This is why there needs to be a head shift – and absolute change in attitude and culture. I read somewhere recently that the reduction of women to something less than men and the elevation of men to something more than women is not biological – its cultural. “It starts with pink and blue and everything skyrockets out of control from there.” We need to change the way we think about working mothers. Most know exactly how to make work work for them – but at the moment not enough people are listening, or willing to take their needs into account. If this attitude changed, the rest would follow. 

If you could give one piece of advice to your younger self what would it be?

Trust yourself and always ask for what you want. You might not always get it – but if that happens someone has to give you a reason and explain why and you will learn something.In all aspects of life women tend to be more backwards in coming forward than men, especially when it comes to blowing their own trumpet and knowing their value. When they are young they are talked down to, “shushed” and patronized almost every day.  It’s that cultural thing again. And it takes its toll.

I have been in many a business meeting when a woman has put her hand up and started a sentence with “I am really sorry but I have a suggestion, sorry, it’s probably nothing, but …. “and then explained some amazing brilliant thought, idea, or solution to whatever the problem is. Men in the room will rarely praise that woman, and some will even nick that idea and try to pass it off as their own (that’s happened to me on more than one occasion). So, know your worth, be confident and take credit where credit is due. If you don’t’ someone else will.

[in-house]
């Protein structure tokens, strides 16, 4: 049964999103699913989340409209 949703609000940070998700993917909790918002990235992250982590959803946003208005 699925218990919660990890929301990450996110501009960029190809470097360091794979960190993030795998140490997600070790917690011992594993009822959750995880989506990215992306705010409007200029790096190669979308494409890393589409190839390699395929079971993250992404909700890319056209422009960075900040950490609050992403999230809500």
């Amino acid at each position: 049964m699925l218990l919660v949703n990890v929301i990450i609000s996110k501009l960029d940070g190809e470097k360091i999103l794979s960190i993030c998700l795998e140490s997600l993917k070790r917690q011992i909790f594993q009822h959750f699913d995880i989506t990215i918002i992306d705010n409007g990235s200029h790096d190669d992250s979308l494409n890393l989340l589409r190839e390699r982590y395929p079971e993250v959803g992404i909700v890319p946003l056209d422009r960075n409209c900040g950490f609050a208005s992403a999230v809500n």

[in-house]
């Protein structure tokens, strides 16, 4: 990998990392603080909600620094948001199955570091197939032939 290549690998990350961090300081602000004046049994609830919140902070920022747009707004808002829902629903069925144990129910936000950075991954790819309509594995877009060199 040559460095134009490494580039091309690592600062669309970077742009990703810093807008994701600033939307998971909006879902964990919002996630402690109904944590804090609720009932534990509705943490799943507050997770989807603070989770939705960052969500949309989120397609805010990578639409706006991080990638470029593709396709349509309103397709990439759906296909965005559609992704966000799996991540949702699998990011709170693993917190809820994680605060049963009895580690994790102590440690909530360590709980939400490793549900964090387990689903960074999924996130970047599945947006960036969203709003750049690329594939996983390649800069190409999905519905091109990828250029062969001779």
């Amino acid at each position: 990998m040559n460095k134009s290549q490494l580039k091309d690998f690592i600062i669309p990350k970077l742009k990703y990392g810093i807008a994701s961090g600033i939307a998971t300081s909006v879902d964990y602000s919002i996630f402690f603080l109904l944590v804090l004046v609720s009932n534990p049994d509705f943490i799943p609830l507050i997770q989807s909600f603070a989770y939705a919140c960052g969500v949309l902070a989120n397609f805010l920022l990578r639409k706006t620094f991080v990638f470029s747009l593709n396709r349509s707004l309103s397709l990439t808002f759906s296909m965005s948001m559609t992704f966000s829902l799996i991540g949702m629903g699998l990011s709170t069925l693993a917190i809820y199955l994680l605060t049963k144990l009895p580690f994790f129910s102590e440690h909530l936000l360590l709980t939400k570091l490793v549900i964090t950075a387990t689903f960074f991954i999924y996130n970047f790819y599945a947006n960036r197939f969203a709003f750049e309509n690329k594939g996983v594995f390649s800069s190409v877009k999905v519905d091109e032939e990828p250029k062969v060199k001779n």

Women are also far less likely to ask for a pay rise – why? Don’t they think they’re worth it? I know I never asked for one until I found out that my male deputy was being paid more than me for a lesser role. At first, I got upset. What had I done wrong? Why was he getting more? I must be crap. Then I thought – no – that’s not it. He probably just asked for that money and they paid it, hoping I would never find out. I was angry and I asked for much more money than he was getting. I said if I didn’t get it I would leave. I meant it and I was worth it. I got the pay rise. 

My daughter found herself in a similar situation recently, and was so upset she said she was going to quit. I told her if that was the case, and if she was willing to leave if things didn’t change, then she was in an incredibly powerful position. “How so,” she said, between the tears. “What you want is not unreasonable. It’s fair and you’re worth it, so ask for exactly what you want. If it’s not forthcoming, leave because it’s not what you want, it’s not worth your while. You are comfortable with either outcome, so its win win.”She put her case and got exactly what she wanted, was promoted and earnt massive respect from her new boss. She could have walked out, confidence knocked and never known her true worth if she hadn’t asked.

What is your next challenge and what are you hoping to achieve in the future?

My most immediate challenge is centred around my book that I’m working on. I plan to use it as a tool to inspire and mentor young women in the workplace, particularly working mums. I also hope it will start a much-needed conversation and shift in attitude towards working mothers and how they are viewed and treated. Until that happens, until their needs and wants are met, there will never be an equality in the workplace and by now there really should be.